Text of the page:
Communities in Bloom judges Robert Ivison and Alain Cappelle arrived at West Kootenay Regional Airport Tuesday, July 16 and were welcomed by Communities in Bloom chair, Darlene Kalawsky and Coun. Gordon Turner. Ivison and Cappelle are judging Castlegar in the International Challenge for medium and large cities.
“We’re quite pleased with the interest,” said Ivison. “With entries from Japan, Singapore, Korea, etc., our message is getting out there.”
Their global tour of communities started in June and by August, the men will have found their way across the Atlantic to England. They arrived in Canada Saturday, July 13 to begin the Canadian leg of their judging journey.
Cappelle has over more than 25 years of experience as a Landscape Architect winning several international awards. His expertise covers all aspects of Landscape Architecture from parks and recreation grounds, city planning and urban design, to pesticide friendly concepts and harmonious park and green management.
Ivison started his horticultural career as an apprentice with The Royal Parks, London, and after more than 20 years at a senior management level, he retired in 2005 to form his own company providing strategic and operational management support to Parks Services and other agencies across the United Kingdom. He advises on Green Space Strategy development and best practice for the better management of parks and open spaces.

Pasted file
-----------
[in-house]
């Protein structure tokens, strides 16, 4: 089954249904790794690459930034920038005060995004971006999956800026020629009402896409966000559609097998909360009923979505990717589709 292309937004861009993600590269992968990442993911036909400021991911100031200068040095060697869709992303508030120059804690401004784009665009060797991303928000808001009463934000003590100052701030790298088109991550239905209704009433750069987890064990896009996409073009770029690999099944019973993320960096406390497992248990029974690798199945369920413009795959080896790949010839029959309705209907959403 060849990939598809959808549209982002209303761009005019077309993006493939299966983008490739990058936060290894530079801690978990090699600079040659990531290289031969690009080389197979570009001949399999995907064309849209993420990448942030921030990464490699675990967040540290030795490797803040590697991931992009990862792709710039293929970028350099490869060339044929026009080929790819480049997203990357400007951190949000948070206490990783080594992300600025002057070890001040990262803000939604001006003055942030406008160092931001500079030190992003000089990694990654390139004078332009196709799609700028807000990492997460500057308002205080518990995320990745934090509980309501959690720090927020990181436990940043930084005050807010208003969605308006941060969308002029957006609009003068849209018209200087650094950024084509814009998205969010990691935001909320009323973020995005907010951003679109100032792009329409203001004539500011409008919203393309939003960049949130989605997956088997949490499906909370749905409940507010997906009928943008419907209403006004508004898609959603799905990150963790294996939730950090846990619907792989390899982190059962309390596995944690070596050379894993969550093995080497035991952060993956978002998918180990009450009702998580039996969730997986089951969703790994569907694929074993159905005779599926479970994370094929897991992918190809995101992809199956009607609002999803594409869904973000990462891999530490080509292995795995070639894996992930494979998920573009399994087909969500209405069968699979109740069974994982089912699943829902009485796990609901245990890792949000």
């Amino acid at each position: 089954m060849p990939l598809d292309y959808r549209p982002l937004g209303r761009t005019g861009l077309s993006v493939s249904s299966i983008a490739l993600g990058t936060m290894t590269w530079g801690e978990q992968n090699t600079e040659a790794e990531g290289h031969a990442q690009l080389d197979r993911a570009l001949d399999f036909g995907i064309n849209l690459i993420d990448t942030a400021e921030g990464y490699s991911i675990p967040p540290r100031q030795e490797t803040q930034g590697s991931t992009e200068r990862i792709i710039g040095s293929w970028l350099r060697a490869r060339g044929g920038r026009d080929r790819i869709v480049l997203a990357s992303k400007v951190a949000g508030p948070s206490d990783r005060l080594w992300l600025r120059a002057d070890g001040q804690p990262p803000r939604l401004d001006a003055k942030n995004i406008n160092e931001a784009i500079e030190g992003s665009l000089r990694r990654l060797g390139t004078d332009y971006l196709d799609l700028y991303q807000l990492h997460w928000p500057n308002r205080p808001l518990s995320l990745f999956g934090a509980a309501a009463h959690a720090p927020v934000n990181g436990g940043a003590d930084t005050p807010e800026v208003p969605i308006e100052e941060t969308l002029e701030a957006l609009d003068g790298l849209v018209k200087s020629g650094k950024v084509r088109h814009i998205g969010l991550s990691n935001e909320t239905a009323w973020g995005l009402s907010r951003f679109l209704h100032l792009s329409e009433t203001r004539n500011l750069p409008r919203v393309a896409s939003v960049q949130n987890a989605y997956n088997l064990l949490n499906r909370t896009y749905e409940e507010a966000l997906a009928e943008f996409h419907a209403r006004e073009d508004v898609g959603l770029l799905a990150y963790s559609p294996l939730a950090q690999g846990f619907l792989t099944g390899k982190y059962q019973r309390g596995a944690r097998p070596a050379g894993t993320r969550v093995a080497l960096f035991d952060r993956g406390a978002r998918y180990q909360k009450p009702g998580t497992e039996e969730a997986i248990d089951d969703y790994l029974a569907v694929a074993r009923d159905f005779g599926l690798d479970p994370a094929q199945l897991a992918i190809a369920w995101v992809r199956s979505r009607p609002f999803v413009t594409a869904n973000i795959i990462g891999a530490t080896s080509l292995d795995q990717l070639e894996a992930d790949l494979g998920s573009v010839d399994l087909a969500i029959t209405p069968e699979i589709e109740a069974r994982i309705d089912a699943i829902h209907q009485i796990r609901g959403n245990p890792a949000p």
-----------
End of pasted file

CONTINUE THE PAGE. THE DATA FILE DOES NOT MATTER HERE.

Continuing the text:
The judges will be given a comprehensive tour of Castlegar on Wednesday, July 17 before leaving for Trail the next day.
This year, Castlegar has undertaken a new Peony Demonstration Garden at the Heritage Station Museum and has begun the planning for a children’s sculptural garden and learning facility at Millennium Park. Kalawsky said that is part of a larger five-year-plan involving a numerous volunteers and partnerships.
Countless volunteer hours have been spent in planting, watering, gardening and beautifying the city. Last year, Castlegar placed first in the 6,501 to 10,000 population category.
“We’ve also gone into the schools and supported the wetlands project at Kinnaird, the Tomatosphere project with the Canadian Space Agency and assisted in planting vegetables at Blueberry Creek Community School,” said Kalawsky.
This year, hundreds of Canadian communities are participating in the national and provincial editions of Communities in Bloom, along with municipalities from the United States, England, Ireland, Italy and South Korea who are taking part in the International Challenge.
Communities in Bloom fosters civic pride, environmental responsibility and beautification through community involvement, with focus on the enhancement of green spaces in communities.
The following criteria are used in the evaluation process: tidiness, environmental action, heritage conservation, urban forestry, landscape, turf and ground-covers, floral displays and community involvement.
The evaluation is based on the local conditions and achievements of citizens, businesses, organizations, institutions and the municipal government working together towards common objectives.
The results will be announced at the National Awards Ceremonies, in Ottawa-Gatineau, Canada’s Capital Region from October 23 to 26, 2013.